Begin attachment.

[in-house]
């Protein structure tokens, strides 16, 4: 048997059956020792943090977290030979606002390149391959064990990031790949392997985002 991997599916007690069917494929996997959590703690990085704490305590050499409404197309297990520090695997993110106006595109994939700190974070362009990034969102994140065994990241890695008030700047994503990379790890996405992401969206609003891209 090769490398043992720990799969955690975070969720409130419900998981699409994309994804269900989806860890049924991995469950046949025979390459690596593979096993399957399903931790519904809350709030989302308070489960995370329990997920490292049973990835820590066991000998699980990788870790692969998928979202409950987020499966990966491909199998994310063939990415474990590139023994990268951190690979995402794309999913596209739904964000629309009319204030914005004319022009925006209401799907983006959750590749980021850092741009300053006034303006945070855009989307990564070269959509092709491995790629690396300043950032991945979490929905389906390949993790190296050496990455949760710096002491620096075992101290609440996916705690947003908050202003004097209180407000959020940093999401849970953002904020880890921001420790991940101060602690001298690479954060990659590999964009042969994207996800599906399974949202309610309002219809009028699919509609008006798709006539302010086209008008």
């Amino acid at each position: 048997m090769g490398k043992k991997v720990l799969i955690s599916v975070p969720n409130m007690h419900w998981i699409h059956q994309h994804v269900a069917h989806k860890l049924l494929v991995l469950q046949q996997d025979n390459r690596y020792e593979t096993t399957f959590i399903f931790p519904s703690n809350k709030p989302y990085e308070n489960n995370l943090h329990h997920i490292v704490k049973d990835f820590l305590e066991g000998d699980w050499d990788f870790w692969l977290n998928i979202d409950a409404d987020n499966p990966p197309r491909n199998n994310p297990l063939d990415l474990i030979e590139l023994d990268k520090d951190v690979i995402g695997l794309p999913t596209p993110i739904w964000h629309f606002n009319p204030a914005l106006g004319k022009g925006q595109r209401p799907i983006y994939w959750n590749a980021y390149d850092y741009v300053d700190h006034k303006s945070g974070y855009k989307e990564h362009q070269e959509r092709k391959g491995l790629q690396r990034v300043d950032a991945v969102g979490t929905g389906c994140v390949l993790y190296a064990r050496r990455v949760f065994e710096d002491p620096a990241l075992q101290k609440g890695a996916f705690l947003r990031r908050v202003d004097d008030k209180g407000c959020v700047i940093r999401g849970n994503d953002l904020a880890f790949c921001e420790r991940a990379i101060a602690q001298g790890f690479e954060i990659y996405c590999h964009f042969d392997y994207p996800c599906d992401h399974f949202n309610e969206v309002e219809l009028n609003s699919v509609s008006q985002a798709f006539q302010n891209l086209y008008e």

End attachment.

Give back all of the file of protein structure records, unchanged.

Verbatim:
[in-house]
């Protein structure tokens, strides 16, 4: 048997059956020792943090977290030979606002390149391959064990990031790949392997985002 991997599916007690069917494929996997959590703690990085704490305590050499409404197309297990520090695997993110106006595109994939700190974070362009990034969102994140065994990241890695008030700047994503990379790890996405992401969206609003891209 090769490398043992720990799969955690975070969720409130419900998981699409994309994804269900989806860890049924991995469950046949025979390459690596593979096993399957399903931790519904809350709030989302308070489960995370329990997920490292049973990835820590066991000998699980990788870790692969998928979202409950987020499966990966491909199998994310063939990415474990590139023994990268951190690979995402794309999913596209739904964000629309009319204030914005004319022009925006209401799907983006959750590749980021850092741009300053006034303006945070855009989307990564070269959509092709491995790629690396300043950032991945979490929905389906390949993790190296050496990455949760710096002491620096075992101290609440996916705690947003908050202003004097209180407000959020940093999401849970953002904020880890921001420790991940101060602690001298690479954060990659590999964009042969994207996800599906399974949202309610309002219809009028699919509609008006798709006539302010086209008008």
């Amino acid at each position: 048997m090769g490398k043992k991997v720990l799969i955690s599916v975070p969720n409130m007690h419900w998981i699409h059956q994309h994804v269900a069917h989806k860890l049924l494929v991995l469950q046949q996997d025979n390459r690596y020792e593979t096993t399957f959590i399903f931790p519904s703690n809350k709030p989302y990085e308070n489960n995370l943090h329990h997920i490292v704490k049973d990835f820590l305590e066991g000998d699980w050499d990788f870790w692969l977290n998928i979202d409950a409404d987020n499966p990966p197309r491909n199998n994310p297990l063939d990415l474990i030979e590139l023994d990268k520090d951190v690979i995402g695997l794309p999913t596209p993110i739904w964000h629309f606002n009319p204030a914005l106006g004319k022009g925006q595109r209401p799907i983006y994939w959750n590749a980021y390149d850092y741009v300053d700190h006034k303006s945070g974070y855009k989307e990564h362009q070269e959509r092709k391959g491995l790629q690396r990034v300043d950032a991945v969102g979490t929905g389906c994140v390949l993790y190296a064990r050496r990455v949760f065994e710096d002491p620096a990241l075992q101290k609440g890695a996916f705690l947003r990031r908050v202003d004097d008030k209180g407000c959020v700047i940093r999401g849970n994503d953002l904020a880890f790949c921001e420790r991940a990379i101060a602690q001298g790890f690479e954060i990659y996405c590999h964009f042969d392997y994207p996800c599906d992401h399974f949202n309610e969206v309002e219809l009028n609003s699919v509609s008006q985002a798709f006539q302010n891209l086209y008008e």